Yet, this too is reductive, and it is the goal of my research to show how this work actually points in a new direction. The 16th century is the first true era of globalization, and the Spanish had the first truly global empire. The dynamics of this period speak to eminently contemporary issues. A seamlessly European oil painting in 17th century New Spain is not so far from the Starbucks across the street from the museum. Over the course of the coming weeks I will explore the multifaceted visual culture of New Spain and try to present its subtlety, its vitality, and its uniqueness.
Nowhere is the uneasy convivencia de las tres culturas more present than in Tlatelolco at the Plaza de las Tres Culturas. Tlatelolco was the twin city to the Mexica capital of Tenochtitlan and the location of the region’s most important market. Excavations have unearthed altars and pyramids whose petroglyphs fix you with a timeless stare.
After the conquest, the Spanish built a major church on the site, la Iglesia de Santiago Tlatelolco. In fact, a retablo with paintings by Baltasar de Echave Orio once decorated the high altar, but it has long since been dismantled, and only two of the panels survive. Today the church’s heavy stone walls sit in a modern plaza, surrounded by decaying housing projects. A plaque erected at the site reads:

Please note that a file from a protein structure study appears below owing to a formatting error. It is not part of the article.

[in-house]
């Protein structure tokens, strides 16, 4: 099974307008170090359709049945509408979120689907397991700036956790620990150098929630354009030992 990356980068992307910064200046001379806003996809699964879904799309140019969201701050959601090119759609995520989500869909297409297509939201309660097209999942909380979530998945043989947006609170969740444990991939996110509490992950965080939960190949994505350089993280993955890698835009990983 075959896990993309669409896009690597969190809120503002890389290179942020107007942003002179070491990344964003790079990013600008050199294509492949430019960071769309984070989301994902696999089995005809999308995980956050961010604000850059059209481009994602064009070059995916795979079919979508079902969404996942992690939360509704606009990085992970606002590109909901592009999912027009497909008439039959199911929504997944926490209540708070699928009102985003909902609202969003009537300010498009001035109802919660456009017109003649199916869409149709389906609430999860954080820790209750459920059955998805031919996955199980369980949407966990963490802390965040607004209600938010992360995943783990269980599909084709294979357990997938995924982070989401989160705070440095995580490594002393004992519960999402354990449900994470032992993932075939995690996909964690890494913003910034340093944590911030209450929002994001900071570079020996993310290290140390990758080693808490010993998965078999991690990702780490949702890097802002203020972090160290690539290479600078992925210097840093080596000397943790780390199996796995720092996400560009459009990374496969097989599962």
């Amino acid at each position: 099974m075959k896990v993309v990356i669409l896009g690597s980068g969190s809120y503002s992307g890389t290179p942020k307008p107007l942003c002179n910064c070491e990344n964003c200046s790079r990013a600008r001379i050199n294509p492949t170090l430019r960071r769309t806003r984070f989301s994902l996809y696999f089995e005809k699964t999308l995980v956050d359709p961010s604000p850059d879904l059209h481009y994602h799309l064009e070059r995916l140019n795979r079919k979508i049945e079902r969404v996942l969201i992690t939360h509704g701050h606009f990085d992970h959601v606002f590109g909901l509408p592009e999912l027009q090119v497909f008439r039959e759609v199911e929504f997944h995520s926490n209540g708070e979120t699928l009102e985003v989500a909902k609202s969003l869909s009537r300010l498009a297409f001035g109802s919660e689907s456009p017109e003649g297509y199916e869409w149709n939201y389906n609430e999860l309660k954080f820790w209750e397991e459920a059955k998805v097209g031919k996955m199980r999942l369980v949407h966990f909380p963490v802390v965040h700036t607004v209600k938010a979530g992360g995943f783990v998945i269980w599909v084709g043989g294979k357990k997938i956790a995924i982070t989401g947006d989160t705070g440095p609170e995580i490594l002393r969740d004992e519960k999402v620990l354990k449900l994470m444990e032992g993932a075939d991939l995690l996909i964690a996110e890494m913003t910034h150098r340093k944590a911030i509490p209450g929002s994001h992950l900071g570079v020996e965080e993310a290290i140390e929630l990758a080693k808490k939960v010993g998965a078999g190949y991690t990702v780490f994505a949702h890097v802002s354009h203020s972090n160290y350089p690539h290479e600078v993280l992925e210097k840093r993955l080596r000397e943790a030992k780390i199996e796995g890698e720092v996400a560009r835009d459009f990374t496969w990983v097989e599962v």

“El 13 de Agosto 1521, heroicamente defendido por Cuauhtemoc, cayó Tlatelolco en poder de Hernán Cortés. No fue triunfo ni derrota. Fue el doloroso nacimiento del pueblo mestizo que es el México de hoy.”
Even here the puente remains inconsciente. Yet, it is my belief that there is be found not only el México de hoy, but the entire New World, which is in many ways our world, una cultura oscurecida que merece unos rayos de luz.
 In Mexico, las tres culturas refers to the succession of three historical epochs: the pre-Hispanic era lasting until 1521; the Colonial era lasting from 1521 to 1810; and independent Mexico lasting from 1810 to the present.
 Mexica denotes the indigenous people of the Valley of Mexico who founded Tenochtitlan. They are commonly referred to as the Aztecs, although this term lacks historical specificity.
 The English word “tomato” is referred to in Mexico as jitomate, closer to the Nahuatl xiltomatl. Both the tomatillo and tomato are fruits native to the New World
 The Spanish Habsburg empire was divided into reinos or viceroyalties. The Viceroyalty of New Spain encompassed all of what is today Central America, while the Viceroyalty of Peru comprised all of South America except Brazil.
 For example, both mestizaje, (the mixing of European, indigenous American, Asian, and African races, that lies near the center of the self-conception of modern Mexico) and la comida mexicana (a UNESCO monument of intangible cultural heritage, and something experienced by many Mexicans thrice daily) come from the colonial period.
 The Spanish Habsburgs controlled most of the Iberian peninsula, areas of Italy and Flanders, the vast majority of the American continent, and the Philippines. From 1580 to 1640 Spain controlled the Portuguese empire as well, adding to their list of territories Goa, Macao, the Moluccas, Brazil, and the Gold Coast of Africa